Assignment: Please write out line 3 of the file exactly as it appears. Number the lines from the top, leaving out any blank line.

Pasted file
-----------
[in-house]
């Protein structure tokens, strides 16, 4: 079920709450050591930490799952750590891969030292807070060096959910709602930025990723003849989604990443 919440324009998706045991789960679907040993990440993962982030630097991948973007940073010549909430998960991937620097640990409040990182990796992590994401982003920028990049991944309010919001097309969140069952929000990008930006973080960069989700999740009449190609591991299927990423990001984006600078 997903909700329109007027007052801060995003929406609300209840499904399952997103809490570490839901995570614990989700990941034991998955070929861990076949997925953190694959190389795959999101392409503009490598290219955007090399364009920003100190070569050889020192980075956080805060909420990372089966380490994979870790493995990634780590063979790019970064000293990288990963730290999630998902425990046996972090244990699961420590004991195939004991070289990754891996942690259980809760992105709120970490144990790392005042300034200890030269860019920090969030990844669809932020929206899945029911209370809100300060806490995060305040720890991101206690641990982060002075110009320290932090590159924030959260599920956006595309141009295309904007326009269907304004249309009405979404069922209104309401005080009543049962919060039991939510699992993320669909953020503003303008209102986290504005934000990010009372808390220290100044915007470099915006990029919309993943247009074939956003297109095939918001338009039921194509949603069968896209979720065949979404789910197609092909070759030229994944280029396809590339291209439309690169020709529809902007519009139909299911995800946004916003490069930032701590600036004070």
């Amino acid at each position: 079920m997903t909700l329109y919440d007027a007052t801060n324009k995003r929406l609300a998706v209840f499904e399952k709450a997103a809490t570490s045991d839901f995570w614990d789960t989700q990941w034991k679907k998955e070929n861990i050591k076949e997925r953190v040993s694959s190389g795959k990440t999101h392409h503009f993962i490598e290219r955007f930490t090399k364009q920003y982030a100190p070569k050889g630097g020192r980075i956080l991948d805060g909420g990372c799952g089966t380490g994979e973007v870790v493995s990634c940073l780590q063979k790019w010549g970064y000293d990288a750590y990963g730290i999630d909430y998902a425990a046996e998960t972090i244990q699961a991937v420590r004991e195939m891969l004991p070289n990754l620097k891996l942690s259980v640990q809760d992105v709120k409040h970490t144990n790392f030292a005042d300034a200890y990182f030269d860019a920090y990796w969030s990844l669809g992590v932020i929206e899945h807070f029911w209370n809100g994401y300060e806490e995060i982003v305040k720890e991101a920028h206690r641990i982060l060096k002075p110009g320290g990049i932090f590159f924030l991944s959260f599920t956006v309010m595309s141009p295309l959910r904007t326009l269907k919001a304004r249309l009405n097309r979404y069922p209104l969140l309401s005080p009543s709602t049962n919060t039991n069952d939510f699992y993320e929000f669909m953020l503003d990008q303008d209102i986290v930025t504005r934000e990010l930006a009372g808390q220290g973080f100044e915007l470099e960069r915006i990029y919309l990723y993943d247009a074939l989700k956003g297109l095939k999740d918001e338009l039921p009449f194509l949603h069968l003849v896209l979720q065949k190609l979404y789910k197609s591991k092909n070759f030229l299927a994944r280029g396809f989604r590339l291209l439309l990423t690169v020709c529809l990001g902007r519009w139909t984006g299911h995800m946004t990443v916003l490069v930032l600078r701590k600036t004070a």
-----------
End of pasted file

């Amino acid at each position: 079920m997903t909700l329109y919440d007027a007052t801060n324009k995003r929406l609300a998706v209840f499904e399952k709450a997103a809490t570490s045991d839901f995570w614990d789960t989700q990941w034991k679907k998955e070929n861990i050591k076949e997925r953190v040993s694959s190389g795959k990440t999101h392409h503009f993962i490598e290219r955007f930490t090399k364009q920003y982030a100190p070569k050889g630097g020192r980075i956080l991948d805060g909420g990372c799952g089966t380490g994979e973007v870790v493995s990634c940073l780590q063979k790019w010549g970064y000293d990288a750590y990963g730290i999630d909430y998902a425990a046996e998960t972090i244990q699961a991937v420590r004991e195939m891969l004991p070289n990754l620097k891996l942690s259980v640990q809760d992105v709120k409040h970490t144990n790392f030292a005042d300034a200890y990182f030269d860019a920090y990796w969030s990844l669809g992590v932020i929206e899945h807070f029911w209370n809100g994401y300060e806490e995060i982003v305040k720890e991101a920028h206690r641990i982060l060096k002075p110009g320290g990049i932090f590159f924030l991944s959260f599920t956006v309010m595309s141009p295309l959910r904007t326009l269907k919001a304004r249309l009405n097309r979404y069922p209104l969140l309401s005080p009543s709602t049962n919060t039991n069952d939510f699992y993320e929000f669909m953020l503003d990008q303008d209102i986290v930025t504005r934000e990010l930006a009372g808390q220290g973080f100044e915007l470099e960069r915006i990029y919309l990723y993943d247009a074939l989700k956003g297109l095939k999740d918001e338009l039921p009449f194509l949603h069968l003849v896209l979720q065949k190609l979404y789910k197609s591991k092909n070759f030229l299927a994944r280029g396809f989604r590339l291209l439309l990423t690169v020709c529809l990001g902007r519009w139909t984006g299911h995800m946004t990443v916003l490069v930032l600078r701590k600036t004070a």